120V, 20A equipment arrived with 250V, 20A inlet - does this meet code?

Jamesco

Senior Member
Location
Iowa
I think 406.8 is clear, and it would be a violation. This is a field fabricated cord and must comply to NEC.
Even using 406.8 for your argument.
If the OP buys a UL listed adapter cord and uses the UL listed adapter to the feed the piece of equipment, the NEC is satisfied.
https://www.lockingpowercords.com/products/978-5-20p-to-l6-20r.aspx

Question is, does the manufactured adapter cord even fall under the NEC? Does the piece of equipment fall under the NEC?

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Jamesco

Senior Member
Location
Iowa
You think it's 120v 1ph, or, 208 3ph? Likely not the case. More likely it's 1ph equip.
3ph?

The piece of equipment has a factory installed 3 wire L6-20P male inlet connector.
The unit can be purchased wired for single phase 208V or 120V.


On the back, it has a 250V, 20A flanged L6-20P inlet, HBL2325. The manufacturer wires machines for either 120V or 208V, as requested by the end user, but uses the same plug on the back of all units.
We don't know if the equipment can be field wired for 208V.

It would be nice to know where, what, country it was designed and manufactured in.
It also would be nice to know if it is safety tested and listed by any third party recognized testing laboratory for use in the US.

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FionaZuppa

Senior Member
Location
AZ
3ph?

The piece of equipment has a factory installed 3 wire L6-20P male inlet connector.
The unit can be purchased wired for single phase 208V or 120V.
The same gear 120v, or, 208v, internally wired that way??
Would indicate to me that whatever is inside is logically something like two 120v items wired in parallel, but if you wanted to use 208v they would be wired in series. Will 208v work on two 120v coils in series, probably so, but probably US 240v would be a-ok.

Some things are rated 208/230v (±10%) 1ph 60Hz, that's the brochure words, name plate would say something like "197-253 volts / 1ph / 60Hz"

It just seems odd to me that it's "120v20A or 208v", it's more likely to be "120v20A, or, 240v10A". But maybe it's not the amps that is the issue here, maybe it's just crap insulation on the wires??

Would like to see the nameplate of this thing.
 

Jamesco

Senior Member
Location
Iowa
The same gear 120v, or, 208v, internally wired that way??
Would indicate to me that whatever is inside is logically something like two 120v items wired in parallel, but if you wanted to use 208v they would be wired in series. Will 208v work on two 120v coils in series, probably so, but probably US 240v would be a-ok.
We don't know what the piece of equipment is or what the internal configuration of power wiring is.
As for configuring two 120V loads in series for a 208V feed I don't think I have ever seen that before. Now 3 wire 120/208V yes. But the the power inlet connector would need to be a 4 wire.

One thing to consider is it can be fed from 120V Hot and neutral (neutral being the grounded conductor) or 208V 2 hot ungrounded phases of a 3ph 4 wire power system. Is there any internal safety fusing? For 208V the manufacturer should fuse both hot ungrounded conductors. When the unit is fed with 120V The fusing best be only on the hot ungrounded conductor and not on the neutral, grounded conductor. That could prove dangerous.

Surely the OP could provide more info and possibly a photo of the wiring diagram or an internet PDF.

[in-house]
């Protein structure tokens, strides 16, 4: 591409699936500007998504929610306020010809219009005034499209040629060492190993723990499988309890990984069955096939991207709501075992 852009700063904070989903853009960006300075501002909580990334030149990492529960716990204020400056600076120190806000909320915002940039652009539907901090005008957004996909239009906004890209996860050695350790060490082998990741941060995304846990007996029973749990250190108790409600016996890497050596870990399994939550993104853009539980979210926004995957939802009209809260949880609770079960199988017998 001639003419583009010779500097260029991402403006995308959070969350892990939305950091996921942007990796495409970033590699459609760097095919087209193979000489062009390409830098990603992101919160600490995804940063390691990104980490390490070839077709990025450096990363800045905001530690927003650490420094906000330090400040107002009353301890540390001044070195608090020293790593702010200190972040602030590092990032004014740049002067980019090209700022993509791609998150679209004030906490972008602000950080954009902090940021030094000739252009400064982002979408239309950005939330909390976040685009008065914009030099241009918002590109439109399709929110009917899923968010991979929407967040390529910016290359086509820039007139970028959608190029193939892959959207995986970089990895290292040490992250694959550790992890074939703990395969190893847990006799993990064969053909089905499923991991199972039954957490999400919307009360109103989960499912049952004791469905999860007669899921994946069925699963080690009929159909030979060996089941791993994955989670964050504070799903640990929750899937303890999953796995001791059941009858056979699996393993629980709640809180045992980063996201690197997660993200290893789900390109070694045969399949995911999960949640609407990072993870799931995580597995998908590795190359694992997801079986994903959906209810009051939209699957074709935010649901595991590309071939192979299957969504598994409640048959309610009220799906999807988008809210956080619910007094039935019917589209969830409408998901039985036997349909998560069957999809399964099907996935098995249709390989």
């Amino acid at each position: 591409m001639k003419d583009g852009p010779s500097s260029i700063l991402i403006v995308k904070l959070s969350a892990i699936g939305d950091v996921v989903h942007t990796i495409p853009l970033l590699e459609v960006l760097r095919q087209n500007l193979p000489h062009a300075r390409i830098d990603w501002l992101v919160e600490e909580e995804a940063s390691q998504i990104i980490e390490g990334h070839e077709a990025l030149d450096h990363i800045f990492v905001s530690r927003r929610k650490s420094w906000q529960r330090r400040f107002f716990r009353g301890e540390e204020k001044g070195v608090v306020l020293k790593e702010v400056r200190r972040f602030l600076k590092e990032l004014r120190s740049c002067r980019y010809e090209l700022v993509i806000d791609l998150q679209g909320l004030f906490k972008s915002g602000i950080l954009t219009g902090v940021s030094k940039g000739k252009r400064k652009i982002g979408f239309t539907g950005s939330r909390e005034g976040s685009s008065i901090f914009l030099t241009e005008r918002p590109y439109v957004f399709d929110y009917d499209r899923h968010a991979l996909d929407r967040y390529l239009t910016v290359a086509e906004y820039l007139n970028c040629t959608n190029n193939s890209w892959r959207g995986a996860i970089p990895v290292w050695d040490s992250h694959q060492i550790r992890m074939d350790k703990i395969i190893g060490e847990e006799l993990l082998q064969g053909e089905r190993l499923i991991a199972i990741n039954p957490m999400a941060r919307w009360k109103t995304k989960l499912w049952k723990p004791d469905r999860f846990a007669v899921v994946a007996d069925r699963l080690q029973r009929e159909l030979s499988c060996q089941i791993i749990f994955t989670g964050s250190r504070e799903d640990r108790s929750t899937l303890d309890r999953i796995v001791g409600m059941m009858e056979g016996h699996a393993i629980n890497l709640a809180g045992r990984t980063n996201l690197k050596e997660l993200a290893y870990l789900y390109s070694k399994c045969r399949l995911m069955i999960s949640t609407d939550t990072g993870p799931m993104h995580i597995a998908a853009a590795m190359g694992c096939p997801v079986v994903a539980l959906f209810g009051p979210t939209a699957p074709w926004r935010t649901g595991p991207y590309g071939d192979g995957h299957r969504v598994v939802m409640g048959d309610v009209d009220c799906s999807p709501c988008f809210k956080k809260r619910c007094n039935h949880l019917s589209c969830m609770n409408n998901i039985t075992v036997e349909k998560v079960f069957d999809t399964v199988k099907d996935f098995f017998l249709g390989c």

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FionaZuppa

Senior Member
Location
AZ
My guess, wherever it's made or sold most often, the service is common with 208Y/120v. That's common in US for many commercial supply.

But that does not mean the internal wiring is ideally suited for 208v or 120v, it could just operate there.
For all we know, the equip is using more power using 120v vs using 208v. If it were two coils inside wired in series, maybe each coil is really rated 104v(ideal) but they will work in parallel using 120v.

For all we know, the internal CCC's (two of them) are already fused, making it ez to switch between 120 and 208v. The 3rd wire must be EGC for both.

Why is a 4 wire needed for 208? Line-Line + EGC

Need the nameplate or something.
 

jim dungar

Moderator
Staff member
Location
Wisconsin
Occupation
Engineer
The same gear 120v, or, 208v, internally wired that way?
The OP said the manufacturer wires the equipment as either 208V or 120V. The OP did not say the manufacturer reconnects the same components, maybe different ones are used. The OP did not mention a nameplate with dual voltages on it.

The OP simply asked if a 208V inlet could be used with a 120V source.
 

FionaZuppa

Senior Member
Location
AZ
The OP said the manufacturer wires the equipment as either 208V or 120V. The OP did not say the manufacturer reconnects the same components, maybe different ones are used. The OP did not mention a nameplate with dual voltages on it.

The OP simply asked if a 208V inlet could be used with a 120V source.
True.
 

jusme123

Senior Member
Location
NY
Equipment should not leave the manufactures warehouse ,IMHO!

We have to supply all the properly rated plugs and receptacles, what makes them any different ( besides money)?
 

myspark

Senior Member
Location
SCV Ca, USA
Occupation
Retired EE
So, my questions are these:
1) Does putting an L6-20P inlet on a 120V piece of equipment meet NEC?
2) 2020 NEC Article 406.8, noninterchangeability, says that “receptacles, cord connectors, and attachment plugs shall be constructed such that receptacle or cord connectors do not accept an attachment plug with a different voltage or current rating from that for which the device is intended.” Does this apply to the equipment? Or just to the construction of the receptacles and plugs? If not, what article would apply?
3) This setup would allow someone to connect this to 208V, 20A power in the future, which is a safety hazard. What part of NEC should prohibit this?
4) If we make a cord that has L6-20R on one end and 5-20p on the other, someone could use this cord in the future to try to plug a 208V item in to a 120V receptacle. Does this cord violate NEC?